As more information emerges on the dangers of e-cigarettes, President Donald Trump has taken a step back rather than forward. He has reversed himself and dropped his support of a ban on flavored e-cigarettes, arguing that a ban could lead kids to seek illegal alternatives that could be even more dangerous.
President Donald Trump should listen to health care advocates who say a ban is the best way to reduce use, not to the e-cigarette industry.
Since Trump initially proposed a ban on the sale of most flavored e-cigarettes, the Centers for Disease Control and Prevention has learned even more about the mysterious lung illness that has plagued e-cigarette users across the country.
According to a November CDC press conference, at least 39 people have died from lung injury related to vaping and 2,051 total cases have been reported. New research suggests that the lung injury is linked to vapes containing THC and Vitamin E acetate, a substance that is used to water down the liquid in e-cigarettes with THC, says the CDC. The agency urged people not to use e-cigarettes with THC, especially those that cannot be traced to a specific company but come from friends, dealers or the black market.
In September, the Trump administration announced it was looking at a ban on the sale of most flavored e-cigarettes, which are thought to appeal to children and teenagers. But this month, the president refused to formally agree to the ban, reported The Washington Post, fearing that he would lose public support if vape shop owners turned against him and the economy declined as a result. Now, the administration is pursuing other alternative policies on e-cigarettes.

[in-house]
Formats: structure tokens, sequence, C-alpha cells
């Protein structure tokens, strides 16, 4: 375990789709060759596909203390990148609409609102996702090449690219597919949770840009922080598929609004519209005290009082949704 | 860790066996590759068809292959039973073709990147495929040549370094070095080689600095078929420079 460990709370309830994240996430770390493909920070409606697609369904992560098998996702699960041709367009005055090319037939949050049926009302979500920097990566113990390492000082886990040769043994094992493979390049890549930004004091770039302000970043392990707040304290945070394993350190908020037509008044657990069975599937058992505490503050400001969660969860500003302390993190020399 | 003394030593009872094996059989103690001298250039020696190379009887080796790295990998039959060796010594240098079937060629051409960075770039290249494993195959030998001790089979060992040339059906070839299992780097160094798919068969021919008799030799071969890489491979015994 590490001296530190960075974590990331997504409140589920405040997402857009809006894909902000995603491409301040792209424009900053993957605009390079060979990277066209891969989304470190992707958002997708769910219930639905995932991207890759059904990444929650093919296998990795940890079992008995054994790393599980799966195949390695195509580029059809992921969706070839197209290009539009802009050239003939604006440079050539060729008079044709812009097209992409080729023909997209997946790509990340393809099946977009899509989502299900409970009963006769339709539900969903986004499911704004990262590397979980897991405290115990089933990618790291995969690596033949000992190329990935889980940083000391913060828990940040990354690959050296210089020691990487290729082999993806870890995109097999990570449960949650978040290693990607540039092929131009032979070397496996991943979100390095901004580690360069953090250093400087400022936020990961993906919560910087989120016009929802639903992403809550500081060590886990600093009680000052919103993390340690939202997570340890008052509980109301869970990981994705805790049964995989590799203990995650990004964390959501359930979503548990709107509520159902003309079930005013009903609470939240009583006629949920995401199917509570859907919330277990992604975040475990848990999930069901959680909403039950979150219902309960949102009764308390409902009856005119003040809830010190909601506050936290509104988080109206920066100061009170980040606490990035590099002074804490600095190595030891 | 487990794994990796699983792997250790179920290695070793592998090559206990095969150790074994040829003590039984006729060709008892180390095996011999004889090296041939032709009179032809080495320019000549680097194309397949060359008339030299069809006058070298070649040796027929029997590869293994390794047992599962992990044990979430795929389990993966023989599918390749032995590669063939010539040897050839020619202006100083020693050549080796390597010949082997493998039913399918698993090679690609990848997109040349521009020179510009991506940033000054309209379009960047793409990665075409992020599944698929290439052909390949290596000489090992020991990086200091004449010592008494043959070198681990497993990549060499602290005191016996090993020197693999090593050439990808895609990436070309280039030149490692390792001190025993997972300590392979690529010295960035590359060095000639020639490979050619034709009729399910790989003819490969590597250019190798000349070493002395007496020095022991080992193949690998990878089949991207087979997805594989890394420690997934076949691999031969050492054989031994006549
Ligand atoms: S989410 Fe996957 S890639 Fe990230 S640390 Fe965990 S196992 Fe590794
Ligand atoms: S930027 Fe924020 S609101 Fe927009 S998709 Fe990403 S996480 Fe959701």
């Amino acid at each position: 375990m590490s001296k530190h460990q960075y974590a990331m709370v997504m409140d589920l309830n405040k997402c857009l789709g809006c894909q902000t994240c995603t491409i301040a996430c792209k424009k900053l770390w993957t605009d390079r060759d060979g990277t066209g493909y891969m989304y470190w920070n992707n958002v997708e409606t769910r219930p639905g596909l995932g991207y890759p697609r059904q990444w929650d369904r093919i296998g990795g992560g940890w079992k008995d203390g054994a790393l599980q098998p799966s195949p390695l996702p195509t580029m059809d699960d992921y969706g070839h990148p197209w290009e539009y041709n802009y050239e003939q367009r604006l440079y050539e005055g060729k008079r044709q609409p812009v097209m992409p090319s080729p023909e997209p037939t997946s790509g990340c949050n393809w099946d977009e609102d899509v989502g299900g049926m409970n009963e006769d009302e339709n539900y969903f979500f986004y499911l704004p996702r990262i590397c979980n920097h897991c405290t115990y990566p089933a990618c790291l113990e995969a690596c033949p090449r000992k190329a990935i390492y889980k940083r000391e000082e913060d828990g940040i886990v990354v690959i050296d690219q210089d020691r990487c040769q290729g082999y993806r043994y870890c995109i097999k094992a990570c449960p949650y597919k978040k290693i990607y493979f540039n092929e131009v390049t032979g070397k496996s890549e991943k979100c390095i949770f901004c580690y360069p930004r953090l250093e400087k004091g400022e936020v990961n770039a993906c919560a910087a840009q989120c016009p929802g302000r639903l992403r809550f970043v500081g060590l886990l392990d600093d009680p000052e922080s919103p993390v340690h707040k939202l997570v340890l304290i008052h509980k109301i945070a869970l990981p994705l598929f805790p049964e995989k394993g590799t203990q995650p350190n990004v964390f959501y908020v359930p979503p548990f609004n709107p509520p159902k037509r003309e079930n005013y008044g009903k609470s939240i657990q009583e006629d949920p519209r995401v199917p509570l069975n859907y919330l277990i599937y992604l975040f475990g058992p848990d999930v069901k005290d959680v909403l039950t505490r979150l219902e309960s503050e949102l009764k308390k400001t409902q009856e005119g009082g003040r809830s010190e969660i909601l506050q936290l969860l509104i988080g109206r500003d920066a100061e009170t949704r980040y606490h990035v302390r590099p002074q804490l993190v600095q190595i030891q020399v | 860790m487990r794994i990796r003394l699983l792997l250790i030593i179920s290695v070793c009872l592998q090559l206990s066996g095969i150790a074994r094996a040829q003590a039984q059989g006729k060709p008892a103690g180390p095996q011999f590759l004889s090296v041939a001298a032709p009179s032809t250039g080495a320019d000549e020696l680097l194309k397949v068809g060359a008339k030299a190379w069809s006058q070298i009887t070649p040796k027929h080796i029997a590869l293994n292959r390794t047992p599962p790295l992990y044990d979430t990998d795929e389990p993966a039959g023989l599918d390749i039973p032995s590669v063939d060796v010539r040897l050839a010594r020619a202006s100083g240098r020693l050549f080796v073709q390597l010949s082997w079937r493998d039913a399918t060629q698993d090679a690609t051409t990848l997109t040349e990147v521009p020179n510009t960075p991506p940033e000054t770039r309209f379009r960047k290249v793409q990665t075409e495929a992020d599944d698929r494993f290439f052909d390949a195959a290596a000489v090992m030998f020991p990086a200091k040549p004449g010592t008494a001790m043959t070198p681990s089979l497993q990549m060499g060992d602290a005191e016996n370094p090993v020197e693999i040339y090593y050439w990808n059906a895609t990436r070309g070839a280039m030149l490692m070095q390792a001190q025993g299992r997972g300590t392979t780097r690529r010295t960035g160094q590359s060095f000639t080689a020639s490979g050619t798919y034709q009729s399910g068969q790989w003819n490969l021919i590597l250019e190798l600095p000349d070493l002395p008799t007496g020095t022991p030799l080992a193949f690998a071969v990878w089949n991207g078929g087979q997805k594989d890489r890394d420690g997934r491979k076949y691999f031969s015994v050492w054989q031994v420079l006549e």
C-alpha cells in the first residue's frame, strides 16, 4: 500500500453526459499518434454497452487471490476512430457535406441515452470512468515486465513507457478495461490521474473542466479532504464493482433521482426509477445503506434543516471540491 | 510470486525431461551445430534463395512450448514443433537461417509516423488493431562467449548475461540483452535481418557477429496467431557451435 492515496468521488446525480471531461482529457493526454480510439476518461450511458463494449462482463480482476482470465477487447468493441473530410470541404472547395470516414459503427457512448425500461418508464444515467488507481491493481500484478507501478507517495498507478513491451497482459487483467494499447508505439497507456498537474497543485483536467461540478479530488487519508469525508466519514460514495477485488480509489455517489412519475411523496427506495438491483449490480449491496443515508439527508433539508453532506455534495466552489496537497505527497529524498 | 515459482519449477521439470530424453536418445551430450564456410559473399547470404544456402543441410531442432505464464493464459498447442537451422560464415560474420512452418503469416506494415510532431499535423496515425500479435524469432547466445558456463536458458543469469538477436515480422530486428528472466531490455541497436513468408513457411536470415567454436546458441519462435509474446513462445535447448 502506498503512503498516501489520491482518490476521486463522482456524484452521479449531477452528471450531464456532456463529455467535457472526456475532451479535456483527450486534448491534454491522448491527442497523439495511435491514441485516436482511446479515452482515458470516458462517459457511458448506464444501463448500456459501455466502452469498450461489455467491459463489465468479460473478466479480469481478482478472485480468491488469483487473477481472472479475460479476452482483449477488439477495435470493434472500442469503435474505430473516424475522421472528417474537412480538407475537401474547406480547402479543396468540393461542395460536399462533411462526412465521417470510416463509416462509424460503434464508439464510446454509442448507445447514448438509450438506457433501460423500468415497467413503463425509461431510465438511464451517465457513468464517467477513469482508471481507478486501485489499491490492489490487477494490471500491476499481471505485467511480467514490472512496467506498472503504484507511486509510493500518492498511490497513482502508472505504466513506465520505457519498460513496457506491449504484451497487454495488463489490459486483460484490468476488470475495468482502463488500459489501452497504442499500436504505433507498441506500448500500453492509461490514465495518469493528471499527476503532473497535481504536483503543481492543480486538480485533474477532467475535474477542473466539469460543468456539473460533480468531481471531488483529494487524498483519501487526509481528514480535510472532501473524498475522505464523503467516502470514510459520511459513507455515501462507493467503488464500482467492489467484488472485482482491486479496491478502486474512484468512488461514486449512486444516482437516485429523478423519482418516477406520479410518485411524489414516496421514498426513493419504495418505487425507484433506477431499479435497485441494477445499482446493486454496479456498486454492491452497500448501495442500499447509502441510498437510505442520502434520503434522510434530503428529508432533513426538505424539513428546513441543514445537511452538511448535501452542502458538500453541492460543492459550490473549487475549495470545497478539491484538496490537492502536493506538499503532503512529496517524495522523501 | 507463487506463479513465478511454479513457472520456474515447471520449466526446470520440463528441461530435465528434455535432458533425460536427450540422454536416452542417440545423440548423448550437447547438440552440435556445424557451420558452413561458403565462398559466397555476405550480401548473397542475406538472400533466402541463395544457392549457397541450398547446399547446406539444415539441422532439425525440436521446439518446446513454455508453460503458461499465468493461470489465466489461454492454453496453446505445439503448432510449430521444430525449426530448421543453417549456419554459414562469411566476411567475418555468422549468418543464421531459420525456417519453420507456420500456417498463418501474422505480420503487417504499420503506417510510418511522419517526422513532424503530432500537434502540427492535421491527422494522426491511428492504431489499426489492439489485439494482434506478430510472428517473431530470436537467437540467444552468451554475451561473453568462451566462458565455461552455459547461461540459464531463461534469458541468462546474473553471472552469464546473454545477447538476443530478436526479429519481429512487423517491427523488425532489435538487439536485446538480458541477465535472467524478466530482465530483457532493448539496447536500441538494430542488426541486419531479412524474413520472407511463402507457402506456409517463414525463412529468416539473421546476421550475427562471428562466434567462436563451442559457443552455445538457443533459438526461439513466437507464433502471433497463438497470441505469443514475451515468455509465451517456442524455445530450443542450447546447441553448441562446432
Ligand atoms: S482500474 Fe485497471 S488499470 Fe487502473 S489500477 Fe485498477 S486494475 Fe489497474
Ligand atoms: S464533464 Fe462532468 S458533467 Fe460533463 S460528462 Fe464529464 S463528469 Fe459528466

Some of the options Trump could consider include a flavored vape ban that would exempt vape shops or raising the legal federal age for purchase of tobacco products from 18 to 21. This comes at the same time as the U.S. House Energy and Commerce Committee has approved legislation that would raise the legal age to 21 for tobacco products, prohibit online sales of tobacco products and extend advertising restrictions on cigarettes and smokeless tobacco to other products, like e-cigarettes.
While the federal government flails, local governments have stepped up. Hillsborough County commissioners unanimously approved a local ordinance this month that raised the legal vaping age from 18 to 21. That applies to both stores selling products to those under 21 and prohibits those under 21 from possessing an e-cigarette.
Florida Attorney General Ashley Moody also announced an investigation into the marketing and selling practices of e-cigarette companies selling in Florida. But local ordinances and a state inquiry will not be enough. The federal government must at some point take decisive action on this issue.
Now that researchers have determined a link between THC e-cigarettes, Vitamin E acetate and lung injury, lawmakers should use this information to inform policy. It just means finding the best way to keep these off the market and away from young people.
More about Trump's Vape Ban :
- Trump Wavered on Flavored-vape Ban and Supported Raising the Legal Age of Tobacco to 21
- U.S. President Donald Trump Heard Opposition from Industry Executives
- President Donald Trump Backed Away from E-Cigarette Flavor Ban
- People Said: They Would No Longer Vote for Trump in 2020 if the Flavors Ban Passes
- Imminent of the Federal Ban on E-Cigarettes Flavors, It Would Not Affect Tobacco And Menthol